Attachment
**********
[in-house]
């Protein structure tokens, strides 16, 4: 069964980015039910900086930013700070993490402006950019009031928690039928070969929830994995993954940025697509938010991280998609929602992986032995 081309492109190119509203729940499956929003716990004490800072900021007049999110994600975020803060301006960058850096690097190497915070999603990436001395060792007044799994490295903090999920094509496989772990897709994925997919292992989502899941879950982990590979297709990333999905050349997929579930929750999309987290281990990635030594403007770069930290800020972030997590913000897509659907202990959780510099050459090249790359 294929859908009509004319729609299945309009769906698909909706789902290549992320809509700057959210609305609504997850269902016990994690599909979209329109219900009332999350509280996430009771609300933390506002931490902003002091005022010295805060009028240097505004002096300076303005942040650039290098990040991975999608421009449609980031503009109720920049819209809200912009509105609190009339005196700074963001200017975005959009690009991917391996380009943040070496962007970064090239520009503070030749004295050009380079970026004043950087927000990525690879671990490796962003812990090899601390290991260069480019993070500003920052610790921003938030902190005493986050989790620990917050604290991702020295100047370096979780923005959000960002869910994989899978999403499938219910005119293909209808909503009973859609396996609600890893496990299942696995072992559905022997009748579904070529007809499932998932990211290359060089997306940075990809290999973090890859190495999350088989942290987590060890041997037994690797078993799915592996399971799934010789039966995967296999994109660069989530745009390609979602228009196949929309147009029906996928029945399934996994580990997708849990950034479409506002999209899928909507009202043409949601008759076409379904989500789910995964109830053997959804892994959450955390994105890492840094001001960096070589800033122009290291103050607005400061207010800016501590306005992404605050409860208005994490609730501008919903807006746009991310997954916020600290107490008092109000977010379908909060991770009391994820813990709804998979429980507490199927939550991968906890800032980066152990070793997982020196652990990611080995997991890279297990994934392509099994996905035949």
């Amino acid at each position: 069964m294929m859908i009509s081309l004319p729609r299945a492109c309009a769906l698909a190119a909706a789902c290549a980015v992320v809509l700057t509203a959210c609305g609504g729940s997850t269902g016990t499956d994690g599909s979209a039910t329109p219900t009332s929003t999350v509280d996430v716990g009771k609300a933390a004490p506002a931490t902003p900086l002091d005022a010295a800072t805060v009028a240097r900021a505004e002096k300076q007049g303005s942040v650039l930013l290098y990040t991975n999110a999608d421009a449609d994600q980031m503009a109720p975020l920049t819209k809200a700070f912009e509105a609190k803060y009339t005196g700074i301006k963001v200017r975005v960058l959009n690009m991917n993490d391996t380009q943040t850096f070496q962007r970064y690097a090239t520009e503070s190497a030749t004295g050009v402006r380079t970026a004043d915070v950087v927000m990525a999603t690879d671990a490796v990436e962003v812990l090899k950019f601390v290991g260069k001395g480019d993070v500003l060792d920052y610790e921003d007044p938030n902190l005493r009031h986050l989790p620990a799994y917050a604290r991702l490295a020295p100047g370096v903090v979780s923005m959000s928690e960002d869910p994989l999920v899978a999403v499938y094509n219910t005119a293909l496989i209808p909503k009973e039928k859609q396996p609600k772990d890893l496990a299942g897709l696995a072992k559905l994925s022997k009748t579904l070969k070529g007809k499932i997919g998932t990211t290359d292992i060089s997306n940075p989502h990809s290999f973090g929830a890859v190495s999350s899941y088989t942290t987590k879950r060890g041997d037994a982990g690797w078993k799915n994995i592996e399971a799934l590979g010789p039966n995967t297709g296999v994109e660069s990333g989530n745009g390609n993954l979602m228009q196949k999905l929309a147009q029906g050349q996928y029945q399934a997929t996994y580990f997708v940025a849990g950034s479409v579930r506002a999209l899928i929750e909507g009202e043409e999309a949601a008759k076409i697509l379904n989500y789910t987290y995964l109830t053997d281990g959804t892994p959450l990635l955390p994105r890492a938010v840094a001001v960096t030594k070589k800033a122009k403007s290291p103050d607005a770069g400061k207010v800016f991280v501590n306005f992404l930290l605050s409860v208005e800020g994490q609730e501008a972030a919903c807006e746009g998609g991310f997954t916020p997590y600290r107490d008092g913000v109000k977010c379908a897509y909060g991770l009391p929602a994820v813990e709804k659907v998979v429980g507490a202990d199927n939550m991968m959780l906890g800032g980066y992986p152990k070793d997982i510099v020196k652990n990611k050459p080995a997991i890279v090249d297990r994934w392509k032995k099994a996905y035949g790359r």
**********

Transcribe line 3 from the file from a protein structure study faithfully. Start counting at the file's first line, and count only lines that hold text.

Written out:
């Amino acid at each position: 069964m294929m859908i009509s081309l004319p729609r299945a492109c309009a769906l698909a190119a909706a789902c290549a980015v992320v809509l700057t509203a959210c609305g609504g729940s997850t269902g016990t499956d994690g599909s979209a039910t329109p219900t009332s929003t999350v509280d996430v716990g009771k609300a933390a004490p506002a931490t902003p900086l002091d005022a010295a800072t805060v009028a240097r900021a505004e002096k300076q007049g303005s942040v650039l930013l290098y990040t991975n999110a999608d421009a449609d994600q980031m503009a109720p975020l920049t819209k809200a700070f912009e509105a609190k803060y009339t005196g700074i301006k963001v200017r975005v960058l959009n690009m991917n993490d391996t380009q943040t850096f070496q962007r970064y690097a090239t520009e503070s190497a030749t004295g050009v402006r380079t970026a004043d915070v950087v927000m990525a999603t690879d671990a490796v990436e962003v812990l090899k950019f601390v290991g260069k001395g480019d993070v500003l060792d920052y610790e921003d007044p938030n902190l005493r009031h986050l989790p620990a799994y917050a604290r991702l490295a020295p100047g370096v903090v979780s923005m959000s928690e960002d869910p994989l999920v899978a999403v499938y094509n219910t005119a293909l496989i209808p909503k009973e039928k859609q396996p609600k772990d890893l496990a299942g897709l696995a072992k559905l994925s022997k009748t579904l070969k070529g007809k499932i997919g998932t990211t290359d292992i060089s997306n940075p989502h990809s290999f973090g929830a890859v190495s999350s899941y088989t942290t987590k879950r060890g041997d037994a982990g690797w078993k799915n994995i592996e399971a799934l590979g010789p039966n995967t297709g296999v994109e660069s990333g989530n745009g390609n993954l979602m228009q196949k999905l929309a147009q029906g050349q996928y029945q399934a997929t996994y580990f997708v940025a849990g950034s479409v579930r506002a999209l899928i929750e909507g009202e043409e999309a949601a008759k076409i697509l379904n989500y789910t987290y995964l109830t053997d281990g959804t892994p959450l990635l955390p994105r890492a938010v840094a001001v960096t030594k070589k800033a122009k403007s290291p103050d607005a770069g400061k207010v800016f991280v501590n306005f992404l930290l605050s409860v208005e800020g994490q609730e501008a972030a919903c807006e746009g998609g991310f997954t916020p997590y600290r107490d008092g913000v109000k977010c379908a897509y909060g991770l009391p929602a994820v813990e709804k659907v998979v429980g507490a202990d199927n939550m991968m959780l906890g800032g980066y992986p152990k070793d997982i510099v020196k652990n990611k050459p080995a997991i890279v090249d297990r994934w392509k032995k099994a996905y035949g790359r």